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Children of all ages can learn a great deal by sharing their home with a dog, and being exposed to the presence of animals from an early age. Raising your child with a dog can instil in them a lifelong love of the species that will help to shape the entire rest of their life, as well as helping them to learn about respect for animals, responsibility, and many other intangibles that will have positive implications across all areas of their life.
However, it is also of course really important to make sure that your child’s experiences with dogs are positive and age-appropriate and most vitally, safe. A child that lives with an impeccably well-behaved dog that will tolerate a lot of noise, activity and even being pulled around will often come to believe that all dogs will respond to them in the same way-and this is of course by no means the case.
In this article, we will share ten important safety tips to teach children about dogs, which will help to keep them safe and improve their understanding of and interaction with our canine companions too. Read on to learn more.
One cardinal rule to teach all children as early as possible is that they should never approach a strange dog without first asking the dog’s owner, and to keep a reasonable distance from the dog while they do so. A great many young children will become excited at the sight of a strange dog and may even run right up to it, and this will often frighten or upset even an outgoing or friendly dog, which can lead to accidents.
Make sure that your child understands that they should not touch a strange dog without permission, and why that is.
Once your child has learned that they should never approach or pet a strange dog without permission, it is time to teach them how to approach and greet a dog once they have been given the go-ahead. This should cover the basics such as moving gently, speaking calmly and allowing the dog to come to them, rather than the other way around.
Teaching your child not to be rough or pull your dog around is something that your child should begin learning as soon as they are old enough to interact with the dog, and ensuring that your dog is not bullied or scared of your child is essential.
It is also vital to teach your child that all dogs are different, and just because your own dog likes or tolerates something does not mean that other dogs will!
An important skill for older children to learn when they are reaching an age when they will soon be able to be around dogs unsupervised is knowing when to leave the dog alone. Teaching your child to read the signals and cues that dogs give off when they have had enough and need some space is vital, in order to keep your child safe and your dog happy.
Children must also learn at this time about when they should not disturb the dog-such as when the dog is eating, sleeping, or faced with a lot of stimulus such as nose and activity or is greeting another dog. This is important not only for the safety of your child, but for the sake of your dog’s sanity!
Teaching children that a wagging tail means a friendly dog is one of the first things that many parents will do, and for very young children that will always be supervised around dogs, this is fine. But it is also important to build upon your child’s knowledge and understanding in this respect as they get older, and learn about warning signs such as growling and tense body language, as well as the fact that a wagging tail is not always the sign of a happy dog!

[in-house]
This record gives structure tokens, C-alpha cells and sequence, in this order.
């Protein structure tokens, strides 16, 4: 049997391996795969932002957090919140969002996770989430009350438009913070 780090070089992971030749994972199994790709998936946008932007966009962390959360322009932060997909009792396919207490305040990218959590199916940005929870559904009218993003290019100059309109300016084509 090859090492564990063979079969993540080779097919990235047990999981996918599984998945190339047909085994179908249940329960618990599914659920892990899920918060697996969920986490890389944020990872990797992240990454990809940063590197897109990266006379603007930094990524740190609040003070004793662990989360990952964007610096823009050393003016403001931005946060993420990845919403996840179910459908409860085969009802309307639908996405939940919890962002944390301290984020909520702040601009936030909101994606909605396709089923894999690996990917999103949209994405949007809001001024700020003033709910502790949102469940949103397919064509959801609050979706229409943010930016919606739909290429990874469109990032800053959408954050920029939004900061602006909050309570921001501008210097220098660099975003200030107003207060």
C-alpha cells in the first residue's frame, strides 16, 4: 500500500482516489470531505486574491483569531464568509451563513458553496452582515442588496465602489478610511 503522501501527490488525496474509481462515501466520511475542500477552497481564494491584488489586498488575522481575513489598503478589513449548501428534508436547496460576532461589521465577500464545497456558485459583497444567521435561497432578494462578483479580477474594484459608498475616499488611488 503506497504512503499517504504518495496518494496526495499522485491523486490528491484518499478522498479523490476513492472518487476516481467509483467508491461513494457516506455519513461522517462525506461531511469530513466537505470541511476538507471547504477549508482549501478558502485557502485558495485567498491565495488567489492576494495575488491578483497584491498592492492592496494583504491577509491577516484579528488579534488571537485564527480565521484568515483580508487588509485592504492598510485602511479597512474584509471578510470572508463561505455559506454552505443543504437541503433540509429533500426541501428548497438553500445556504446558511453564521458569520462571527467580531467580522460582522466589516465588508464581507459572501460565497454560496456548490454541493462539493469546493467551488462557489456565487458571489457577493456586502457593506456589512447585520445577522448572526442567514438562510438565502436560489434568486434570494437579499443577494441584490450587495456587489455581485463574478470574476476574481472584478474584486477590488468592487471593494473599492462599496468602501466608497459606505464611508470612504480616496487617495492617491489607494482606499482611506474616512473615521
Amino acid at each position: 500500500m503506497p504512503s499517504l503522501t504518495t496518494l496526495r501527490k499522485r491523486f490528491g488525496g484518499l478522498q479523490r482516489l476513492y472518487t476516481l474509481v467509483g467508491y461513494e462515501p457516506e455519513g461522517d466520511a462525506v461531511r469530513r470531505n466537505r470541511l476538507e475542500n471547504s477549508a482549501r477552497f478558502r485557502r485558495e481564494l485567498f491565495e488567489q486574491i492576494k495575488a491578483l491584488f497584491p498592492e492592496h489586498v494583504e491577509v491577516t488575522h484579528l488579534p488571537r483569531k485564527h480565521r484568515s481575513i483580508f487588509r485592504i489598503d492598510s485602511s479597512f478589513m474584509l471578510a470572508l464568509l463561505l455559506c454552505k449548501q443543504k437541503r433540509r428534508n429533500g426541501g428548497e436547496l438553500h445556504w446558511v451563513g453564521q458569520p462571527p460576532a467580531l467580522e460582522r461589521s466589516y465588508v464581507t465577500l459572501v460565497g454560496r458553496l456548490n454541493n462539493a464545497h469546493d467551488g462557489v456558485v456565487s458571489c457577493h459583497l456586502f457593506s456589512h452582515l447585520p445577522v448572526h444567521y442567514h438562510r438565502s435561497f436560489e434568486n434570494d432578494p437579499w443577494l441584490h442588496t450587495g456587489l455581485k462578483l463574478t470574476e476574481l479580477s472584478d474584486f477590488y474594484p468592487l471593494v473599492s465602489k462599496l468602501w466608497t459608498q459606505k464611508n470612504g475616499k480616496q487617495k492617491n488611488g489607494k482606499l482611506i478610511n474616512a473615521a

It is wise to teach your child the basics of what to do if they are out and about or visiting a friend and a dog that is aggressive, unruly or a potential threat is coming at them.
The basics of this advice should be based on not running, keeping the dog in sight, not making direct eye contact and keeping their hands within the profile of their body, as well as trying to place a bag or other obstacle between the dog and themselves whilst looking around for help-and fine-tailoring this information to make sense to your child in the real world.
If your child spots an unsupervised dog running around in the park or the street, teaching them how to interpret its cues and body language without directly approaching it is important. Older children should also begin to learn the basics of how to seek help in looking for the dog’s owner, or what to do about a dog that appears to be on its own.
It is really important that your child appreciates that every single dog that they will ever meet is an individual, with their own personalities, temperaments and likes and dislikes. Expecting all dogs to react in the same way as the child’s own dog, particularly when it comes to dogs of the same breed or that otherwise look like your dog is something that small children tend to do, and so it is important to help them to understand that this is not the case.
Finally, one often overlooked situation that can be dangerous when it comes to children and dogs is that a dog that is scared, nervous or unsettled can potentially be a threat in just the same way that an aggressive dog can be, and how to tell if a dog is not happy and keep a safe distance.
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